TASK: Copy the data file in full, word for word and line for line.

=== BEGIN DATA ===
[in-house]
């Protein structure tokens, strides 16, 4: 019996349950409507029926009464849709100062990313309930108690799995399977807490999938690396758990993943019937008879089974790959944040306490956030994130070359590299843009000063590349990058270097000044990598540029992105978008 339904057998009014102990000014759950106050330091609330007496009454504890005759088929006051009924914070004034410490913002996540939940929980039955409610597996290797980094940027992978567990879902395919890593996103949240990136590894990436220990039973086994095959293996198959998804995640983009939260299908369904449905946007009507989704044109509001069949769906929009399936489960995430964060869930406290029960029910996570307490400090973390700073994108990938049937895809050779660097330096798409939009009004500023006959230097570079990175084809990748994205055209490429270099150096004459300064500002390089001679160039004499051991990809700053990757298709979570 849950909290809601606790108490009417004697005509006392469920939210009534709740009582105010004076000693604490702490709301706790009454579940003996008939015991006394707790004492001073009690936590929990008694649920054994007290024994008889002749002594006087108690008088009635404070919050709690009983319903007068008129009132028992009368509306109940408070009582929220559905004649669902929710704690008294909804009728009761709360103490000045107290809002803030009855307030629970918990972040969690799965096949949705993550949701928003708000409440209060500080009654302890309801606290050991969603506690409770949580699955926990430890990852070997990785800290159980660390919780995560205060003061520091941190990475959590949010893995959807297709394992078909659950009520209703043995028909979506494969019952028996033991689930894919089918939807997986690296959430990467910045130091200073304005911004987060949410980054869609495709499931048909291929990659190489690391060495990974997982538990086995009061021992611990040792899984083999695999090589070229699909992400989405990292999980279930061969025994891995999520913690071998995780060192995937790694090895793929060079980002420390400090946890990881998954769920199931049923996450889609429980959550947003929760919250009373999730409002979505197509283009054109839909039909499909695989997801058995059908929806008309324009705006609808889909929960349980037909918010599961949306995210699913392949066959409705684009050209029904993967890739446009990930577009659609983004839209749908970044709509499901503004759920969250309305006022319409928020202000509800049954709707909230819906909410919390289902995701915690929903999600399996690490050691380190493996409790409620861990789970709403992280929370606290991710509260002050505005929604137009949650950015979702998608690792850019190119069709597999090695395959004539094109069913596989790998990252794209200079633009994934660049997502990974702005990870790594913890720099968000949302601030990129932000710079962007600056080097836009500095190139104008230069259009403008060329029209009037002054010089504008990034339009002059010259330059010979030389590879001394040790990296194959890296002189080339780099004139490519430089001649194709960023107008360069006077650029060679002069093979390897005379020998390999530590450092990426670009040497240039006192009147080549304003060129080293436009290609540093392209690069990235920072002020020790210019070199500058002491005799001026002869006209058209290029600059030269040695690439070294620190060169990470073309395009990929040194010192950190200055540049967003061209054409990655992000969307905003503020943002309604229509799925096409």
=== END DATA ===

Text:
[in-house]
């Protein structure tokens, strides 16, 4: 019996349950409507029926009464849709100062990313309930108690799995399977807490999938690396758990993943019937008879089974790959944040306490956030994130070359590299843009000063590349990058270097000044990598540029992105978008 339904057998009014102990000014759950106050330091609330007496009454504890005759088929006051009924914070004034410490913002996540939940929980039955409610597996290797980094940027992978567990879902395919890593996103949240990136590894990436220990039973086994095959293996198959998804995640983009939260299908369904449905946007009507989704044109509001069949769906929009399936489960995430964060869930406290029960029910996570307490400090973390700073994108990938049937895809050779660097330096798409939009009004500023006959230097570079990175084809990748994205055209490429270099150096004459300064500002390089001679160039004499051991990809700053990757298709979570 849950909290809601606790108490009417004697005509006392469920939210009534709740009582105010004076000693604490702490709301706790009454579940003996008939015991006394707790004492001073009690936590929990008694649920054994007290024994008889002749002594006087108690008088009635404070919050709690009983319903007068008129009132028992009368509306109940408070009582929220559905004649669902929710704690008294909804009728009761709360103490000045107290809002803030009855307030629970918990972040969690799965096949949705993550949701928003708000409440209060500080009654302890309801606290050991969603506690409770949580699955926990430890990852070997990785800290159980660390919780995560205060003061520091941190990475959590949010893995959807297709394992078909659950009520209703043995028909979506494969019952028996033991689930894919089918939807997986690296959430990467910045130091200073304005911004987060949410980054869609495709499931048909291929990659190489690391060495990974997982538990086995009061021992611990040792899984083999695999090589070229699909992400989405990292999980279930061969025994891995999520913690071998995780060192995937790694090895793929060079980002420390400090946890990881998954769920199931049923996450889609429980959550947003929760919250009373999730409002979505197509283009054109839909039909499909695989997801058995059908929806008309324009705006609808889909929960349980037909918010599961949306995210699913392949066959409705684009050209029904993967890739446009990930577009659609983004839209749908970044709509499901503004759920969250309305006022319409928020202000509800049954709707909230819906909410919390289902995701915690929903999600399996690490050691380190493996409790409620861990789970709403992280929370606290991710509260002050505005929604137009949650950015979702998608690792850019190119069709597999090695395959004539094109069913596989790998990252794209200079633009994934660049997502990974702005990870790594913890720099968000949302601030990129932000710079962007600056080097836009500095190139104008230069259009403008060329029209009037002054010089504008990034339009002059010259330059010979030389590879001394040790990296194959890296002189080339780099004139490519430089001649194709960023107008360069006077650029060679002069093979390897005379020998390999530590450092990426670009040497240039006192009147080549304003060129080293436009290609540093392209690069990235920072002020020790210019070199500058002491005799001026002869006209058209290029600059030269040695690439070294620190060169990470073309395009990929040194010192950190200055540049967003061209054409990655992000969307905003503020943002309604229509799925096409």